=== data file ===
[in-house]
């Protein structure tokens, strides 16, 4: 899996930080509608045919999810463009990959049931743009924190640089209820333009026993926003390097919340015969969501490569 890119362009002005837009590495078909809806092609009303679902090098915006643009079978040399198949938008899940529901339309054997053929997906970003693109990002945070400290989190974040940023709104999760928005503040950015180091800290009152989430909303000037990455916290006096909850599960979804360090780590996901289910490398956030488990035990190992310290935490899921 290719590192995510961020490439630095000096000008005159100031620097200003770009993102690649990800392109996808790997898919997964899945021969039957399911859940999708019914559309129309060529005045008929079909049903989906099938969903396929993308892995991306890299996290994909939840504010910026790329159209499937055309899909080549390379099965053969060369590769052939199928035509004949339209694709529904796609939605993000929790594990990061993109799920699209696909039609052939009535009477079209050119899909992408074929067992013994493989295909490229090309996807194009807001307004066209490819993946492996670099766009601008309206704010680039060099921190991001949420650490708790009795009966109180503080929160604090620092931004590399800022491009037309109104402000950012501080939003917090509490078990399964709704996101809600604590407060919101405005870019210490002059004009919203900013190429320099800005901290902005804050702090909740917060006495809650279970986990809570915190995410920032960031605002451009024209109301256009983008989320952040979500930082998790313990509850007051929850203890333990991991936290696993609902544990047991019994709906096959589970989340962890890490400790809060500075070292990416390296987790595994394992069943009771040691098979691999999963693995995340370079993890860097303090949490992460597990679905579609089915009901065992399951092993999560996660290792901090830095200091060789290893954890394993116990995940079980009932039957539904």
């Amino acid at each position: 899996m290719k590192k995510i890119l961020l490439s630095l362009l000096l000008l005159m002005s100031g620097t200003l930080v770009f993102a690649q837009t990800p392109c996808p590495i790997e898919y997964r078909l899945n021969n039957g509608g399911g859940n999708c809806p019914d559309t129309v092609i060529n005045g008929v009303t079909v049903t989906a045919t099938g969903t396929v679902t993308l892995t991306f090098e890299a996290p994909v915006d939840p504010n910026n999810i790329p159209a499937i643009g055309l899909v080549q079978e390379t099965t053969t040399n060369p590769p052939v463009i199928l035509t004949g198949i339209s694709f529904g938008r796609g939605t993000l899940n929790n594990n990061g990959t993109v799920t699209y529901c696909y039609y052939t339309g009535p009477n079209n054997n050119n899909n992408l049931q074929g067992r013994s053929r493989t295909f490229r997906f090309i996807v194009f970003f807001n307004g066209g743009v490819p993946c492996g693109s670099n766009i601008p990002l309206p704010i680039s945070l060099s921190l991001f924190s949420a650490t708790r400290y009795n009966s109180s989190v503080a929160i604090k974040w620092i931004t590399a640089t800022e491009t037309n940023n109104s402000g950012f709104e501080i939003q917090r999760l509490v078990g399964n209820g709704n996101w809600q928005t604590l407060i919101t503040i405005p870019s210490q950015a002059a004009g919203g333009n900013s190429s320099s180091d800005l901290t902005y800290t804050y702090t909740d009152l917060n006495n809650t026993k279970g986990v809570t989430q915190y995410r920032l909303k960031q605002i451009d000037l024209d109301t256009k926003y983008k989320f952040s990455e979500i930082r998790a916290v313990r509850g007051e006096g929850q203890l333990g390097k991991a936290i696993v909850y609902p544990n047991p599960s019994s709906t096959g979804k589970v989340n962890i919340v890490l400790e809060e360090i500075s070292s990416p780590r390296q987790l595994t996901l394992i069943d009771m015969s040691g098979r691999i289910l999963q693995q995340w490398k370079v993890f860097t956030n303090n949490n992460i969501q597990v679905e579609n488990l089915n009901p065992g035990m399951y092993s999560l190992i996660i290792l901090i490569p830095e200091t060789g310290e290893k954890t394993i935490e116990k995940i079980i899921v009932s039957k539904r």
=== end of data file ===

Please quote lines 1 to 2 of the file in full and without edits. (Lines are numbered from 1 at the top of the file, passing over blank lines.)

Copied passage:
[in-house]
């Protein structure tokens, strides 16, 4: 899996930080509608045919999810463009990959049931743009924190640089209820333009026993926003390097919340015969969501490569 890119362009002005837009590495078909809806092609009303679902090098915006643009079978040399198949938008899940529901339309054997053929997906970003693109990002945070400290989190974040940023709104999760928005503040950015180091800290009152989430909303000037990455916290006096909850599960979804360090780590996901289910490398956030488990035990190992310290935490899921 290719590192995510961020490439630095000096000008005159100031620097200003770009993102690649990800392109996808790997898919997964899945021969039957399911859940999708019914559309129309060529005045008929079909049903989906099938969903396929993308892995991306890299996290994909939840504010910026790329159209499937055309899909080549390379099965053969060369590769052939199928035509004949339209694709529904796609939605993000929790594990990061993109799920699209696909039609052939009535009477079209050119899909992408074929067992013994493989295909490229090309996807194009807001307004066209490819993946492996670099766009601008309206704010680039060099921190991001949420650490708790009795009966109180503080929160604090620092931004590399800022491009037309109104402000950012501080939003917090509490078990399964709704996101809600604590407060919101405005870019210490002059004009919203900013190429320099800005901290902005804050702090909740917060006495809650279970986990809570915190995410920032960031605002451009024209109301256009983008989320952040979500930082998790313990509850007051929850203890333990991991936290696993609902544990047991019994709906096959589970989340962890890490400790809060500075070292990416390296987790595994394992069943009771040691098979691999999963693995995340370079993890860097303090949490992460597990679905579609089915009901065992399951092993999560996660290792901090830095200091060789290893954890394993116990995940079980009932039957539904």